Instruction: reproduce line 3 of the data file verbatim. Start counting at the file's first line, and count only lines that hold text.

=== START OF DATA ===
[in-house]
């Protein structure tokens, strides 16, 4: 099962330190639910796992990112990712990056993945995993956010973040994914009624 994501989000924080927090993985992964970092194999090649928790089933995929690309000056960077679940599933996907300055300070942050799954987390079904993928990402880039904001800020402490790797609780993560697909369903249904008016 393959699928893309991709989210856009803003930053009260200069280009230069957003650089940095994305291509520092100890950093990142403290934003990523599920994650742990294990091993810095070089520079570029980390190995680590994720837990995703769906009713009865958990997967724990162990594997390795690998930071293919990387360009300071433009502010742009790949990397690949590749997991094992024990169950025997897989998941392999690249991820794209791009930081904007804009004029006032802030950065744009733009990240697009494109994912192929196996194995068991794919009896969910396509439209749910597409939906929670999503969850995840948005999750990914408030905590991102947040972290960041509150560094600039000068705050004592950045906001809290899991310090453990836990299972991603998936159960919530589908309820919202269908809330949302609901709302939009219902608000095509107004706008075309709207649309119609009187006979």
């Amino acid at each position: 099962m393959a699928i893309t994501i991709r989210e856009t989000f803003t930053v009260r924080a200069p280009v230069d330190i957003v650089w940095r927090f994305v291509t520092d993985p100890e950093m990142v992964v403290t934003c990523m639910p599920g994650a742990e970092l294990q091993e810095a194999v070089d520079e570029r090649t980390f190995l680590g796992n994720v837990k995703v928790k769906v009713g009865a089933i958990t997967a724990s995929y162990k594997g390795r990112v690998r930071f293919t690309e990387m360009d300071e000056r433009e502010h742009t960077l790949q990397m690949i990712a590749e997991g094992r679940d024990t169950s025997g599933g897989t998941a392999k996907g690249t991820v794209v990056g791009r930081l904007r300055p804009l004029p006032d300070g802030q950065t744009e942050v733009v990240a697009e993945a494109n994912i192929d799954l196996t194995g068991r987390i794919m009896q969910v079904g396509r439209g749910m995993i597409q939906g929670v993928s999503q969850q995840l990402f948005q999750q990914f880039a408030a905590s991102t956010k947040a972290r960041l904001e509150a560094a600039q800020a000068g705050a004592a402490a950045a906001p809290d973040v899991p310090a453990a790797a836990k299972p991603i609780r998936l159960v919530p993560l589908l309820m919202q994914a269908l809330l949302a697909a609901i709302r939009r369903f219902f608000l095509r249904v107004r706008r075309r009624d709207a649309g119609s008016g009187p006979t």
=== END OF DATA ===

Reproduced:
């Amino acid at each position: 099962m393959a699928i893309t994501i991709r989210e856009t989000f803003t930053v009260r924080a200069p280009v230069d330190i957003v650089w940095r927090f994305v291509t520092d993985p100890e950093m990142v992964v403290t934003c990523m639910p599920g994650a742990e970092l294990q091993e810095a194999v070089d520079e570029r090649t980390f190995l680590g796992n994720v837990k995703v928790k769906v009713g009865a089933i958990t997967a724990s995929y162990k594997g390795r990112v690998r930071f293919t690309e990387m360009d300071e000056r433009e502010h742009t960077l790949q990397m690949i990712a590749e997991g094992r679940d024990t169950s025997g599933g897989t998941a392999k996907g690249t991820v794209v990056g791009r930081l904007r300055p804009l004029p006032d300070g802030q950065t744009e942050v733009v990240a697009e993945a494109n994912i192929d799954l196996t194995g068991r987390i794919m009896q969910v079904g396509r439209g749910m995993i597409q939906g929670v993928s999503q969850q995840l990402f948005q999750q990914f880039a408030a905590s991102t956010k947040a972290r960041l904001e509150a560094a600039q800020a000068g705050a004592a402490a950045a906001p809290d973040v899991p310090a453990a790797a836990k299972p991603i609780r998936l159960v919530p993560l589908l309820m919202q994914a269908l809330l949302a697909a609901i709302r939009r369903f219902f608000l095509r249904v107004r706008r075309r009624d709207a649309g119609s008016g009187p006979t």